Writing Task 1 (Academic) FAQ


Hey there!

If you’re looking for some advice from real IELTS examiners to improve your score in Task 1 (Academic) of the IELTS Writing Test, then this is the right place.

Check out the FAQ below, and then make sure you check out the “8 most important tips” after!


IELTS Writing Task 1 (Academic) – Important Information FAQ:

IELTS Task 1


8 Tips to Improve your Writing Task 1 (Academic) Score:


Writing is really something you need to practice in order to get better, and it will take time.

However, if you’re just looking for some quick tips and strategies you can apply right now for Task 1 Academic, here are the most important ones:

  • TIP #1: Organize your answer beforehand. Figure out what information you will put into Body Paragraph 1 and 2 before you start writing. Taking a minute or two to do this (or at least think about it) at the start will save you time in the end. And, candidates who organize their answers beforehand almost always get higher scores.
  • TIP #2: Be accurate. It’s important to be accurate when you mention the data in Task 1, so double check that it’s right! Incorrect data will lower your score.
    • Note that often it’s impossible to tell the exact number, year or amount of something from a graph! This is not a problem. All you need to do to be accurate in these cases is use words like “around 50km”, “about 15% higher”, “approximately 47”, if you can’t tell what the exact numbers are.
    • If you want some tips about how to accurately cite data, check out our lessons on Task 1 TOOLS.
  • TIP #3: Don’t try to be fancy! People often think they have to use very complicated grammar or special vocabulary on the IELTS test in order to impress examiners. You don’t! In fact, this is a really bad idea.
    • The best thing you can do here is just be simple and conversational in your style. Be yourself, and explain things in a natural way using words and grammar that you understand well. This will get you a great score… trust me!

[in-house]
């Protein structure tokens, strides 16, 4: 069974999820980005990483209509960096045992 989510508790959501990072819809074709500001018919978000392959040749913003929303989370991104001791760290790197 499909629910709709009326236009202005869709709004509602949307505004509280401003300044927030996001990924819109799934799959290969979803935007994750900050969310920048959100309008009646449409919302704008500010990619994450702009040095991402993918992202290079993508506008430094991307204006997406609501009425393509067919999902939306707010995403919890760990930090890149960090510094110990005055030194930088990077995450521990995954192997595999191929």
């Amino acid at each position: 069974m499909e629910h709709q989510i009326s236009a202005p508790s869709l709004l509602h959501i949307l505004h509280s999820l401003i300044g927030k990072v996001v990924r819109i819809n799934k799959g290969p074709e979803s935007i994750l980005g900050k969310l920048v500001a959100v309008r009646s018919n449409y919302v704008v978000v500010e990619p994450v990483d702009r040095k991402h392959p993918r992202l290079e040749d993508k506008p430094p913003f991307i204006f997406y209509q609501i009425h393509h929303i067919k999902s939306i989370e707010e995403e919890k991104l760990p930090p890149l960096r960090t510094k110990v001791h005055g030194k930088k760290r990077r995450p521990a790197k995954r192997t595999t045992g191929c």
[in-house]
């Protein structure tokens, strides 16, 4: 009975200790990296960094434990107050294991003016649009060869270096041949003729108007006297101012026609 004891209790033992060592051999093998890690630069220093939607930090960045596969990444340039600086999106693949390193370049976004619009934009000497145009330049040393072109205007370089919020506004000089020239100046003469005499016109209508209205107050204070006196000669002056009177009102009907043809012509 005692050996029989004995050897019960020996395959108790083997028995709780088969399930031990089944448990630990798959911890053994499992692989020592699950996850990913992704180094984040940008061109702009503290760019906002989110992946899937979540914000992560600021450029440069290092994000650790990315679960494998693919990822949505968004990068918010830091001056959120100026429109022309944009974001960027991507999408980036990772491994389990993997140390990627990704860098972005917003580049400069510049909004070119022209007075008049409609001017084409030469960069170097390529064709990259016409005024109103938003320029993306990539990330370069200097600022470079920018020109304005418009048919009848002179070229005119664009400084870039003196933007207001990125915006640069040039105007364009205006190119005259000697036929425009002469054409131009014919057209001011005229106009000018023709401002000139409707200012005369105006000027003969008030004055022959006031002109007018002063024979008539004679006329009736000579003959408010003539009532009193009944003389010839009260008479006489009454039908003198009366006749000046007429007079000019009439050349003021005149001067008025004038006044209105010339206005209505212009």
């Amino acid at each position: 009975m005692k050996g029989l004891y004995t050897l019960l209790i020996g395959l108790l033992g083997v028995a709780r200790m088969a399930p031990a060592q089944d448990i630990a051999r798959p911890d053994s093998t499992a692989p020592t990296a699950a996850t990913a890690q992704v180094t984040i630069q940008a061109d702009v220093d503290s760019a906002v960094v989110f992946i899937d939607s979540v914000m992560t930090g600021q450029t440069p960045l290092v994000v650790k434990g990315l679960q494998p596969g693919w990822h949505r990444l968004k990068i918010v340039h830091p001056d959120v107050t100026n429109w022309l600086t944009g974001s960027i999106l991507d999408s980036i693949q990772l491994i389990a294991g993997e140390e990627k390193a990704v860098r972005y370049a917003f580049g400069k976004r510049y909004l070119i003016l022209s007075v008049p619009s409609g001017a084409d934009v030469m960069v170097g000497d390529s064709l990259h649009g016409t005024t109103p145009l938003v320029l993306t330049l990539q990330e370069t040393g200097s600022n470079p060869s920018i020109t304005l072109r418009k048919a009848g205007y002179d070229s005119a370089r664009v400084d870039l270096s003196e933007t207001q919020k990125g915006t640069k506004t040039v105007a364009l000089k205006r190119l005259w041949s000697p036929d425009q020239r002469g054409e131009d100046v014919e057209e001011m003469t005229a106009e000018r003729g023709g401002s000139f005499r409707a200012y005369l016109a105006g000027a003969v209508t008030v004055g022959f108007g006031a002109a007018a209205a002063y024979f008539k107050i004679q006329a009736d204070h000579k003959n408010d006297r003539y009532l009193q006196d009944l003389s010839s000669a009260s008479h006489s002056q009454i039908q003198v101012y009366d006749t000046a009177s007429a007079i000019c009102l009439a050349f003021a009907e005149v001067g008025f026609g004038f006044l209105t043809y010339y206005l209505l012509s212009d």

• The worst thing you can do is use complicated grammar or vocabulary incorrectly.
  • TIP #4: Don’t include personal opinions or speculation. Task 1 is just about reporting information that you see in the picture. You should not try to guess the reasons why things are happening, or give your opinions about it!


“Sales at the hamburger stand peaked in the summer months of July and August, reaching an average of over 90 burgers sold per day in both months.”


“Sales at the Hamburger stand peaked in the summer months of July and August, probably because more people were out enjoying the nice weather in these months.”

  • TIP #5: Don’t try to include everything on the graph. The instructions say to “Summarize the information by selecting and reporting the main features”, so stick to the most important information or trends, and don’t try to report every single little detail! This is not a science report, it’s just supposed to be a display of your ability to communicate key information.
    • Again, try to stick to reporting information about the most important features and trends, like high points, low points, sharp or dramatic increases or falls, and moments when one or more variables switched places or experienced other big changes. Basically, include anything that seems interesting.
  • TIP #6: Do link your observations together coherently! Don’t just list your observations one after another; compare and contrast them with other data in the picture.
  • TIP #7: Write clearly! If the examiner can’t read it, your score will drop! One easy way to do this is to practice writing bigger letters.
    • Note that you can print or handwrite, but I strongly recommend printing in large print so the examiner can read it. Have a friend or teacher look at your writing to make sure it’s readable!
  • TIP #8: PRACTICE! Okay, this one is obvious… but you will absolutely not get a good score unless you practice a lot!
    • Use the actual examination paper when you practice. This will make your practice more realistic, and it will help you count your words faster by just counting the lines and multiplying by your average words-per-line.
    • Practice with many different question types! To see what kinds of questions you might get on the test, check out Task 1 - Question Types.
    • If you would like an IELTS expert to take a look at a Task 1/2 for you, we can do that.

So, now you know what to expect from Task 1 (academic) of the IELTS Writing Test, and you have some advice to apply right now in your practice. Good luck.

The next step, for those who want to get more serious, is to go a little deeper into IELTS writing strategy. I recommend starting with How to Organize Your Task 1 Answer.


Good luck.